While distancing herself from the “more extreme” anti-Russian narratives, which she admits are conspiracy theories with little evidence to support them, Young weaves a “moderate” conspiracy theory of her own – with just as little evidence to support it. She claims that the Russians are supporting the neo-Nazi Golden Dawn party of Greece, and Hungary’s “quasi-fascist” Jobbik movement, although no evidence of this is presented. She says in several instances that the National Front party of France’s Marine Le Pen is a Russian front: her “evidence” is that a Russian bank with “links to the Kremlin” provided the party with a loan. One wonders if, say, a British bank (with undefined “links” to Westminster) loaned money to an America political party, would that make them a tool of Perfidious Albion?

Who needs actual evidence, anyway, when writing about Russia? After all, as computer security expert Jeffrey Carr points out, there is exactly zero public proof that the Russians “hacked” the 2016 elections – and yet the media “reports” this as undisputed fact.

Bereft of any actual facts, Young proceeds to assemble an ideological construct, one that, however, has some pretty big cracks in the foundations. To wit:

Cloaked in the mantle of religious and nationalist values, the Kremlin positions itself as a defender of tradition and sovereignty against the godless progressivism and the migrant hordes overtaking the West. It has a global propaganda machine and a network of political operatives dedicated to cultivating far-right and sometimes far-left groups in Europe and elsewhere.”

How does one reconcile Russia’s alleged crusade against “godless progressivism” with their alleged support for “far-left groups in Russia and elsewhere”? She mentions Syriza, the Greek leftist party that briefly came to power. Leaving aside that Young nowhere documents this alleged support – not even with so much as a single link – it would seem more than a bit odd for the Kremlin, the supposed fountainhead of Orthodox Christianity, to be behind the success of the Greek Syriza party, which is militantly secular: a Syriza proposal to completely separate the Greek state from the Orthodox Church and levy a special tax on all church members would seem to contradict Young’s thesis. Are leftists now suddenly defenders of “tradition”?

Young’s hostility to Orthodox Christianity is one of the linchpins of her conspiracy theory: Putin’s support for Christian values, as viewed through the lens of Russian Orthodoxy, is depicted as a threat to the West. This is a curious argument to make, since Christianity – while in retreat in the West – is still seen as the basis of the Western individualist ethic, the foundation of the very same “liberal values” that Young extols throughout her essay.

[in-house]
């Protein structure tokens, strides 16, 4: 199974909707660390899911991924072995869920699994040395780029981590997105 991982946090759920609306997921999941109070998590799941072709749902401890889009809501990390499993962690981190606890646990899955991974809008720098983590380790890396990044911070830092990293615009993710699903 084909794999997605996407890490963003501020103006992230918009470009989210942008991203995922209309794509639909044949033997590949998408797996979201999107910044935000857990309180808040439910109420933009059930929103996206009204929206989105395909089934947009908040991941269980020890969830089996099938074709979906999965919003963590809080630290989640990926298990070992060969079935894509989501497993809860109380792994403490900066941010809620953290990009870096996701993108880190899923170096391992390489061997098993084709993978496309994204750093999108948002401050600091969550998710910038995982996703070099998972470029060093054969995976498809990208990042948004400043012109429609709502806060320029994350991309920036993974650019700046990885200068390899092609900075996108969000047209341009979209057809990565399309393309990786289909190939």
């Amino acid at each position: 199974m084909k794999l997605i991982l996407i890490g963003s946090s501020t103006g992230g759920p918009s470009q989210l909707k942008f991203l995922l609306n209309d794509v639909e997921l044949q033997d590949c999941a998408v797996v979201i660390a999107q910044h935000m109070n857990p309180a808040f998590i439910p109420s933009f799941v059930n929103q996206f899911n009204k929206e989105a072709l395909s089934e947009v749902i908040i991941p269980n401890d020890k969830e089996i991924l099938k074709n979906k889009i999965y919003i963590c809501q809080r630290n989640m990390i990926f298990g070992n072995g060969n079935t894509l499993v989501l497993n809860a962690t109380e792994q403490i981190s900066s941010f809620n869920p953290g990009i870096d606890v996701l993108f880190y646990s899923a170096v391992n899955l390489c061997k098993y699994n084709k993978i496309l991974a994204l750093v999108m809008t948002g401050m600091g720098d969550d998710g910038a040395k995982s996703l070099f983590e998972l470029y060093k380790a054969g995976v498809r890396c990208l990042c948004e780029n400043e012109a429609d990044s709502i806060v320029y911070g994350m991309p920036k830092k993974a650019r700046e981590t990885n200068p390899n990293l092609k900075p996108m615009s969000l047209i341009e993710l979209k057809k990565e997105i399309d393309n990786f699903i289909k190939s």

She cites John Schindler, a former US Naval War College professor forced out for sending photos of his penis to a Twitter follower, in support of this contention. Schindler asserts that Edward Snowden is a Russian agent and that Glenn Greenwald, who reported on Snowden’s findings, was in it for the money. Young cites him as a credible authority, invoking his theory that Putin is engaged in “Orthodox Jihadism” against the West. It doesn’t matter that Putin’s “Orthodox jihadists” – Where are they? Who are they? – aren’t the ones planting bombs throughout Western Europe. They’re against gay marriage, aren’t they? Writes Young: “The main example of Western decadence and liberal extremism was, of course, same-sex marriage.” Case closed! Except that Schindler ridiculing Greenwald, who is gay, as “Glenda” seems to undercut Young’s depiction of the former Naval War College professor and NSA veteran as a champion of liberal tolerance. One also has to wonder what Young, an admirer of novelist Ayn Rand, makes of Schindler’s belief that Rand was a secret Russian agent.

Another building block of Young’s argument that Putin’s Russia is “authoritarian” and a danger to the West is Ivan Ilyin, an early twentieth century Russian writer whom she describes as an “authoritarian nationalist,” a designation that has little to do with his actual views. During his time as Russia’s chief executive, Putin has quoted Ilyin on exactly five occasions, and Young sees this as “telling” – but what exactly does it tell us?

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Justin Raimondo

Justin Raimondo is the editorial director of Antiwar.com and author of Reclaiming the American Right.